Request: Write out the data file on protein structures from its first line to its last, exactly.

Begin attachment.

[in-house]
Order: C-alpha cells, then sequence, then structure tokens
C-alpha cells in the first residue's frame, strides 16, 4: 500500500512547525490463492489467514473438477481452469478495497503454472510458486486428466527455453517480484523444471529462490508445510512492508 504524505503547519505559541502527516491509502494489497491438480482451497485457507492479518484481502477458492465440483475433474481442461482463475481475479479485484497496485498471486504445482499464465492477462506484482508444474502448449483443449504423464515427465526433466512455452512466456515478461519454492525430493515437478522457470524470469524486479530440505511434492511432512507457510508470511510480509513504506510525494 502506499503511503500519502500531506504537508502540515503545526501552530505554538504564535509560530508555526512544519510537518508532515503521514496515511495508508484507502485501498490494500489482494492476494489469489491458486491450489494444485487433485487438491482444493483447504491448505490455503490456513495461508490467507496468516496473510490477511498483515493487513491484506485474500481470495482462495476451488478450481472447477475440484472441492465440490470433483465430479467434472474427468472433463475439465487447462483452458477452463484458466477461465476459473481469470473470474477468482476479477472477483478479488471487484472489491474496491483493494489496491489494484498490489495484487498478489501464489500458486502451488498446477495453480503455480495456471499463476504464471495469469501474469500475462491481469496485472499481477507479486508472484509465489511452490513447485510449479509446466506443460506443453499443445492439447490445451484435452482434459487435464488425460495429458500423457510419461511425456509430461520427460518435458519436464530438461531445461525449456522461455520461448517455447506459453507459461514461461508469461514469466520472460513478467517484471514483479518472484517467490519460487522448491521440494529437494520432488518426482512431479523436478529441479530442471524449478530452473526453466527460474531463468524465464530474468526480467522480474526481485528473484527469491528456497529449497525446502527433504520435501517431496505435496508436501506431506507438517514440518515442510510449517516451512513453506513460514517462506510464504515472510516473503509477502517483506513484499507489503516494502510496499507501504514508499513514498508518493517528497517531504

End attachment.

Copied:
[in-house]
Order: C-alpha cells, then sequence, then structure tokens
C-alpha cells in the first residue's frame, strides 16, 4: 500500500512547525490463492489467514473438477481452469478495497503454472510458486486428466527455453517480484523444471529462490508445510512492508 504524505503547519505559541502527516491509502494489497491438480482451497485457507492479518484481502477458492465440483475433474481442461482463475481475479479485484497496485498471486504445482499464465492477462506484482508444474502448449483443449504423464515427465526433466512455452512466456515478461519454492525430493515437478522457470524470469524486479530440505511434492511432512507457510508470511510480509513504506510525494 502506499503511503500519502500531506504537508502540515503545526501552530505554538504564535509560530508555526512544519510537518508532515503521514496515511495508508484507502485501498490494500489482494492476494489469489491458486491450489494444485487433485487438491482444493483447504491448505490455503490456513495461508490467507496468516496473510490477511498483515493487513491484506485474500481470495482462495476451488478450481472447477475440484472441492465440490470433483465430479467434472474427468472433463475439465487447462483452458477452463484458466477461465476459473481469470473470474477468482476479477472477483478479488471487484472489491474496491483493494489496491489494484498490489495484487498478489501464489500458486502451488498446477495453480503455480495456471499463476504464471495469469501474469500475462491481469496485472499481477507479486508472484509465489511452490513447485510449479509446466506443460506443453499443445492439447490445451484435452482434459487435464488425460495429458500423457510419461511425456509430461520427460518435458519436464530438461531445461525449456522461455520461448517455447506459453507459461514461461508469461514469466520472460513478467517484471514483479518472484517467490519460487522448491521440494529437494520432488518426482512431479523436478529441479530442471524449478530452473526453466527460474531463468524465464530474468526480467522480474526481485528473484527469491528456497529449497525446502527433504520435501517431496505435496508436501506431506507438517514440518515442510510449517516451512513453506513460514517462506510464504515472510516473503509477502517483506513484499507489503516494502510496499507501504514508499513514498508518493517528497517531504